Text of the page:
If you’re looking for 100% water-based, then it’s HMG, which is the best & brightest white on the market. If you’d prefer a hybrid, then look at the Benjamin More Advanced, although does yellow. Then we have enamel (pu gloss) the best is Caparol feels like oil on the brush. Problem is there are too many to choose from & different budgets.
For me, the best water-based gloss is Teknos Futura 90. It may be a hybrid, but it has a fantastic sheen level, it’s durable and you can get a good finish via brush and roller. You don’t need to faff around trying to get rid of brush marks, or battle to make the finish look even.
I always use two coats of primer and 2 topcoats, which I know sounds excessive. Reason being, I like to dilute the product to help with flow.
According to a lot of other decorators, Benjamin Moore grand entrance is one of the best, but I didn’t think it was shiny enough.
Tikkurila Helmi 80 is also highly rated, but let’s be honest, there no comparison to oil-based gloss
I’m a big fan of Leyland trade water-based gloss, it’s touch dry in half an hour, no smells or odours and stays white. It’s just not as shiny as oil based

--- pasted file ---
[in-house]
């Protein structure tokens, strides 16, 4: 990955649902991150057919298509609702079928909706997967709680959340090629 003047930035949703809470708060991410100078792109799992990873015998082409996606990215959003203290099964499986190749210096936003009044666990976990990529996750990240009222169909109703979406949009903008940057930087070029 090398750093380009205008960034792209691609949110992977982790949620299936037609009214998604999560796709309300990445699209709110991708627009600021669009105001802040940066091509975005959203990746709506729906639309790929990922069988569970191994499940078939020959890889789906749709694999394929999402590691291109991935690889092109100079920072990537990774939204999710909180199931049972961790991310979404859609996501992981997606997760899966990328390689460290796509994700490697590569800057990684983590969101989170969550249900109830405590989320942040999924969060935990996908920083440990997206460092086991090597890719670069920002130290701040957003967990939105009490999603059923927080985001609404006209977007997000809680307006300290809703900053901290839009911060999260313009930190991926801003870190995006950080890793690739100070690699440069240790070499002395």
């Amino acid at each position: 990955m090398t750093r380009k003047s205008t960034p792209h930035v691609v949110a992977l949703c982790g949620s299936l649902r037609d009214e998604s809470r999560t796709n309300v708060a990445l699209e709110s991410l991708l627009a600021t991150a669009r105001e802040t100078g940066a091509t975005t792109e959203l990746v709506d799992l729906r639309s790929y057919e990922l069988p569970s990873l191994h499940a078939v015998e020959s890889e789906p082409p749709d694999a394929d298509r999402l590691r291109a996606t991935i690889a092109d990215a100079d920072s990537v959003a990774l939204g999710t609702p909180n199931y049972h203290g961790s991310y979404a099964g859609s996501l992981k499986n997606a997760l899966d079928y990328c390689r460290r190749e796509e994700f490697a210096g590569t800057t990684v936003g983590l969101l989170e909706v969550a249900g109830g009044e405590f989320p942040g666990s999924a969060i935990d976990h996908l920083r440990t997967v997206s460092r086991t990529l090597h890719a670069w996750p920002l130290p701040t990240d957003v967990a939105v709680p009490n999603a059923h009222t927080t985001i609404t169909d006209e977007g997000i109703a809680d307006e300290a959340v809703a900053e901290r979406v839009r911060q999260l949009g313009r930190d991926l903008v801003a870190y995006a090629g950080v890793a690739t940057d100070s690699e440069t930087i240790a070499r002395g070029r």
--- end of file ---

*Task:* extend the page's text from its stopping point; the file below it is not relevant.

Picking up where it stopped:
I struggle with most water-based gloss systems to be honest. I’d LOVE them to be better than they are, then I’d move over to 100% water-based for interior work. Rationally I totally understand all the benefits, but have yet to find one that gives a great finish and that I enjoy working with. Satin and eggshell, no problem.
But the glosses I find don’t have great opacity, and the “ninja runs” can be a nightmare.
The best I’ve found so far (and I’m using it today coincidentally) is Benjamin Moore Advance. But I’d still rather be on the Scuff-X!
Johnstone’s Aqua undercoat + aqua gloss is absolutely perfect for me. Flows nicely and leaves a great finish
I use Caparol pu gloss. No water-based gloss will be like oil but for me, this is the closest thing as an all-rounder. Isomat’s gloss is pretty good too.